Cutting the Super Death Benefits Tax
The superannuation rules were changed on 1st July to allow anyone under age 75 to make non-tax-deductible contributions to their super without meeting the work test. They can be retired and still contribute. This provides an opportunity to cut the death benefits tax on their super.
Pension income payments and lump sum withdrawals received by retirees during their lifetime are entirely tax free. However that changes on death. It isn’t well known that most super benefits will incur significant tax costs when paid to beneficiaries.
Benefits can be paid to spouses and minor dependents (children under age 18) tax free. In most cases payments to others, including adult children, will be partly or wholly taxable.
In the past little could be done about this after retirement. Now it can be, for those under age 75 at least. Super account balances are made up of a taxable component and a tax-free component. Most balances built up through employment have a very large taxable component.
On death the taxable component is usually taxed at 15 per cent plus Medicare Levy, 17 per cent in total. If the taxable component is say $300,000 the tax will be $51,000. That’s a nice amount to avoid if possible.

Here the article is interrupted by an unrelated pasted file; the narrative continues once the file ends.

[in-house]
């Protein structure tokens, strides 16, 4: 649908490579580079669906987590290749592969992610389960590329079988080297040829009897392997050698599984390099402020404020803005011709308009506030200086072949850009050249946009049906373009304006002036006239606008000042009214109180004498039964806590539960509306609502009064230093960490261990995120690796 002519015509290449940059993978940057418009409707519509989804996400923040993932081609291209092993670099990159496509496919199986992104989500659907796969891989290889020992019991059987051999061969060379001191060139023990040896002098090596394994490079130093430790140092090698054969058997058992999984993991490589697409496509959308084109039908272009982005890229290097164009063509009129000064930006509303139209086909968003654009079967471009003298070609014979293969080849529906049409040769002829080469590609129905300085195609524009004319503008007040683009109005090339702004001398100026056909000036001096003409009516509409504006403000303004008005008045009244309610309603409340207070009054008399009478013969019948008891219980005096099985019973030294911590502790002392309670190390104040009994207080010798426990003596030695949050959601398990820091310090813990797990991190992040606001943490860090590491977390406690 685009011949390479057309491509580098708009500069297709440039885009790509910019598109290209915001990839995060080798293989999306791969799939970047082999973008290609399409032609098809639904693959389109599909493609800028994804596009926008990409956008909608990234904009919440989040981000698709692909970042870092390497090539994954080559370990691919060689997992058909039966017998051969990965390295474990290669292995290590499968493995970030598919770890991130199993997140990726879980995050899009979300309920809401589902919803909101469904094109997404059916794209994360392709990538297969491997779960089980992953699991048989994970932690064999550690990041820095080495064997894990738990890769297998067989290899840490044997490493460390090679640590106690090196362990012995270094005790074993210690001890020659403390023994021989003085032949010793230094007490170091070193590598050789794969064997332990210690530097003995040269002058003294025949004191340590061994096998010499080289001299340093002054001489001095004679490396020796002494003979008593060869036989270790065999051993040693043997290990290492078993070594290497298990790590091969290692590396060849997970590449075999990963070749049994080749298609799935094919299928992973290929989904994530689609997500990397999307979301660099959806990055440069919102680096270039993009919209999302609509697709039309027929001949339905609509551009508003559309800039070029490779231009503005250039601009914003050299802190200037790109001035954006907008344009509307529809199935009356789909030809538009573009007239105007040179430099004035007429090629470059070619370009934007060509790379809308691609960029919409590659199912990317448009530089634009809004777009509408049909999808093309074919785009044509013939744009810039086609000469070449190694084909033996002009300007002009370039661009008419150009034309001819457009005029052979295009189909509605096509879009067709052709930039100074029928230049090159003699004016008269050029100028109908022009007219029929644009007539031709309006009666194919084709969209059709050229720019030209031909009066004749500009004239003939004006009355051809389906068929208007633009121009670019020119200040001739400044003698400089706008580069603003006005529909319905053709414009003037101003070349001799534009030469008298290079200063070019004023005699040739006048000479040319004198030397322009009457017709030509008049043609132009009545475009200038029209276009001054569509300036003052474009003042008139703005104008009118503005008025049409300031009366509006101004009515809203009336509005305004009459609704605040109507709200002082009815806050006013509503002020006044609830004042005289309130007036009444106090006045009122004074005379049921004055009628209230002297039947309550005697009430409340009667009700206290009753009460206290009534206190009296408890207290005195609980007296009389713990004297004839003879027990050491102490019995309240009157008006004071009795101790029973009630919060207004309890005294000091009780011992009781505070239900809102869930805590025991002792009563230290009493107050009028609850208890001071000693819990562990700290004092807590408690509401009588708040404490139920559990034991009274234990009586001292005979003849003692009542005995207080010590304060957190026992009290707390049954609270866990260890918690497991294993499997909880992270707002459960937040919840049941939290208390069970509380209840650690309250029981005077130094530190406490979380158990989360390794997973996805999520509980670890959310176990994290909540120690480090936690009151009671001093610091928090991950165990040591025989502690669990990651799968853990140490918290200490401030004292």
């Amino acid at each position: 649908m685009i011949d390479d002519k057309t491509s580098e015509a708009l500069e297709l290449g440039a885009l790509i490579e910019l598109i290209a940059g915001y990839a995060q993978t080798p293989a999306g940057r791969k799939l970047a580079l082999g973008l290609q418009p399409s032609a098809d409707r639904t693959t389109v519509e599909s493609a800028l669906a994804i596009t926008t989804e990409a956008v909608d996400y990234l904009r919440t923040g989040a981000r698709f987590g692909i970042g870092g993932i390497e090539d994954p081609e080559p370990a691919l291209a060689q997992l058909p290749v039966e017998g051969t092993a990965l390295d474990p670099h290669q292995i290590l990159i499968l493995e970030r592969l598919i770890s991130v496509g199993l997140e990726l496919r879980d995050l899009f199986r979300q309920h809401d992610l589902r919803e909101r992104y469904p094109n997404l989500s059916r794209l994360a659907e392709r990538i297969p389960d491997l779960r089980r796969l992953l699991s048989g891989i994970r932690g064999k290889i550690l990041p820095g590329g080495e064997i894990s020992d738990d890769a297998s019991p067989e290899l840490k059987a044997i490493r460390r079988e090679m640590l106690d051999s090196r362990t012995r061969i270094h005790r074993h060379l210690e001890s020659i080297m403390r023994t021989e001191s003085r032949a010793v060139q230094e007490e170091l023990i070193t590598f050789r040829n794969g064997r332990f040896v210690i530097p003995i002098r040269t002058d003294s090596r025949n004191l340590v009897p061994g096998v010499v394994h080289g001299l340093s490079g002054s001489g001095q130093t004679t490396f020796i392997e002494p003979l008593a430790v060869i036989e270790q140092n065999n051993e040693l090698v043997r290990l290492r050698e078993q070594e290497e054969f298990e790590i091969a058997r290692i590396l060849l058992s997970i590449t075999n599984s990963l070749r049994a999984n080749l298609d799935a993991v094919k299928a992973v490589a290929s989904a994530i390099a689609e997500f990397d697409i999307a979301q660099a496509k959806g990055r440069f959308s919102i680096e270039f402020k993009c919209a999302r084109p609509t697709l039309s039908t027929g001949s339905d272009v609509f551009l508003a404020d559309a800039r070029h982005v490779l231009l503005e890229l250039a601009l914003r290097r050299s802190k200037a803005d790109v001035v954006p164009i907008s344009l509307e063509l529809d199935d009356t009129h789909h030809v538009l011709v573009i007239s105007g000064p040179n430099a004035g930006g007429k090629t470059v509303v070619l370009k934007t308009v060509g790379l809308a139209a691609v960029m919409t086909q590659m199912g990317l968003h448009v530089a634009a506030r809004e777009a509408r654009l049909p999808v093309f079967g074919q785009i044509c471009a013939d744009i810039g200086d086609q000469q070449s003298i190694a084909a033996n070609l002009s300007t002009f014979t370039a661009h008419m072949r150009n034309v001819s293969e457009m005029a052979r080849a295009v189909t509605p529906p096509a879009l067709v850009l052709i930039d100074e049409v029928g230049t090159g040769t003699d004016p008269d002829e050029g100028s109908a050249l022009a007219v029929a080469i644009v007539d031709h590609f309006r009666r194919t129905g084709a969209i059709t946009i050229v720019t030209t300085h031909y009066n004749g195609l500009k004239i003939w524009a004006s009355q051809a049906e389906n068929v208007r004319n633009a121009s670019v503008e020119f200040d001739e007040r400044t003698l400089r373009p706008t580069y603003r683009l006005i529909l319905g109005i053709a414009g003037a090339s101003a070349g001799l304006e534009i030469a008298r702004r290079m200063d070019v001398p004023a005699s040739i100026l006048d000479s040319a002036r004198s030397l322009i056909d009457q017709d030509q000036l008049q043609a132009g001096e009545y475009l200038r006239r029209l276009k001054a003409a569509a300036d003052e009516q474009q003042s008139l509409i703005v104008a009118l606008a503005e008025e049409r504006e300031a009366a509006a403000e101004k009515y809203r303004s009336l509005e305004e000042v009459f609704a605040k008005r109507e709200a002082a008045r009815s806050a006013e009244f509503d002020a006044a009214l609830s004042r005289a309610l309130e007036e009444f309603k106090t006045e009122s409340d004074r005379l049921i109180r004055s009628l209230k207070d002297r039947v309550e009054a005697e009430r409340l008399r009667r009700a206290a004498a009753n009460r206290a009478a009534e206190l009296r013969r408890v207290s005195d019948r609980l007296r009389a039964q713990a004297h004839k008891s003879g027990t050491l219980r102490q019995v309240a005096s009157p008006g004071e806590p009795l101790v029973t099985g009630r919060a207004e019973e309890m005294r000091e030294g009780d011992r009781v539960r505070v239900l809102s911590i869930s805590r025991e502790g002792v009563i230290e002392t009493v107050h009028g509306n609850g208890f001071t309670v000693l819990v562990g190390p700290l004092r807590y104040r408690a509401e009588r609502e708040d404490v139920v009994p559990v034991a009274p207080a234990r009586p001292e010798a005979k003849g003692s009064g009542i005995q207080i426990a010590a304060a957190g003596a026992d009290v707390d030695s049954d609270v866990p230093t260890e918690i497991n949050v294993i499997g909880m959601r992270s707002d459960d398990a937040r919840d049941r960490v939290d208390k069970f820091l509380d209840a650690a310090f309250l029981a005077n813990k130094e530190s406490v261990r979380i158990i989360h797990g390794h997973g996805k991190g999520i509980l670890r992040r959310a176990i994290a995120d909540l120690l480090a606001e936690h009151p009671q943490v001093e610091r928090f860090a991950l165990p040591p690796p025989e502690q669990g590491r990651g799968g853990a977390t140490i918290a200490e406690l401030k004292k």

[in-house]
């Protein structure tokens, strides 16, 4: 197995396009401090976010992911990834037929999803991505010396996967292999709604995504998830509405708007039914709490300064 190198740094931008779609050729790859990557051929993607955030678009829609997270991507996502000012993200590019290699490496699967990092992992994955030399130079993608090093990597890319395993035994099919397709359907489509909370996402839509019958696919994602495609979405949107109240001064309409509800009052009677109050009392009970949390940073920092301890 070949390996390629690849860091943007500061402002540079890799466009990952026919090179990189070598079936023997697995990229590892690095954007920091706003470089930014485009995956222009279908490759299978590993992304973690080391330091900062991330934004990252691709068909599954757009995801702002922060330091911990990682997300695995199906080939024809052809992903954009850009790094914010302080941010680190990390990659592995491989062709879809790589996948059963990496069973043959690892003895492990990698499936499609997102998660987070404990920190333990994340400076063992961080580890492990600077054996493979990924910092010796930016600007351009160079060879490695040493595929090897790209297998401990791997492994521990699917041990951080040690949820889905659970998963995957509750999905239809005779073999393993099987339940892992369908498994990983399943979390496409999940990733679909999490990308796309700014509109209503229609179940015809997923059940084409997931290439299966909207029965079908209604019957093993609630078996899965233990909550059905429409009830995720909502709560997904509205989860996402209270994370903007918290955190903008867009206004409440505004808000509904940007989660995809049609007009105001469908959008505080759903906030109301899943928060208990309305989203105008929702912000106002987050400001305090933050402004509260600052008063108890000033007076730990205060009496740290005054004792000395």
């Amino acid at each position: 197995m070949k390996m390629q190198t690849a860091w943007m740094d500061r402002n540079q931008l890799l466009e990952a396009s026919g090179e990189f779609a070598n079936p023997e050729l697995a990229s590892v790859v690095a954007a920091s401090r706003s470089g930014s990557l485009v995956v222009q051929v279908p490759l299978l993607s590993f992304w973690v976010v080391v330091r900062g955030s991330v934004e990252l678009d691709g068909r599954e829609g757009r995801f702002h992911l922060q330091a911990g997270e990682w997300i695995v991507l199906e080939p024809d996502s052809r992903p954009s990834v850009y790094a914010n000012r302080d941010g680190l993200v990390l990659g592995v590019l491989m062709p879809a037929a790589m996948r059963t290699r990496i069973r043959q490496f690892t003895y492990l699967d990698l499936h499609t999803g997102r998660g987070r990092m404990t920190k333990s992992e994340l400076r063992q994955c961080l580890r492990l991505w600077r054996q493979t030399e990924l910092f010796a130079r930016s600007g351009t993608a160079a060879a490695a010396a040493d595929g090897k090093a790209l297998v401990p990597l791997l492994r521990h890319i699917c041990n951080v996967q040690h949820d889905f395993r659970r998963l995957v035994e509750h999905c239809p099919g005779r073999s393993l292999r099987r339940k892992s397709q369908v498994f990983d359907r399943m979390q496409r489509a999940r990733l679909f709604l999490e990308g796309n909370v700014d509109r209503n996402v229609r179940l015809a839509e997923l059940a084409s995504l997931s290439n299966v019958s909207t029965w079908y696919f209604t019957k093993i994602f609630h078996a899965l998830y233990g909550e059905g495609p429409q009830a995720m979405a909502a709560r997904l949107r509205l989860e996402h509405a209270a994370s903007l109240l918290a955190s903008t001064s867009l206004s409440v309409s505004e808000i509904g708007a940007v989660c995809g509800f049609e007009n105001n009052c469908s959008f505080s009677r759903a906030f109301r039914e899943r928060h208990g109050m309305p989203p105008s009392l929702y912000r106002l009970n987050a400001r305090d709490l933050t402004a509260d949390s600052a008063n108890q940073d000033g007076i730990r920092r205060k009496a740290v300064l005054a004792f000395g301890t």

This tax can be greatly reduced using the new rule. Anyone over age 65, or 60 if retired, can draw lump sums out of their super fully tax-free. Withdrawals come out of the taxable and tax-free components in proportion. Contributions without claiming a tax deduction go fully into the tax-free component.
So, by taking money out of a super account and then putting it back in again, money is moved from the taxable component into the tax-free component. When the retiree passes away their beneficiaries will pay no tax on the tax-free component of the benefit they receive.
Contribution limits must be complied with. The annual non-tax-deductible limit is $110,000. However people are allowed to bring forward two future years’ contributions so long as no further amounts are put in within three years. This allows a single amount of up to $330,000 to be contributed to super.
For people with a large taxable component in their super account it will therefore make sense to withdraw $330,000 from their account and then recontribute it back into their fund, or another one, immediately.
People who are more than three years from age 75 will have the opportunity to undertake the withdrawal and recontribution strategy more than once before they reach that age. They could do it twice, or in some cases, three times. This will eliminate most, or all, of the future death benefits tax.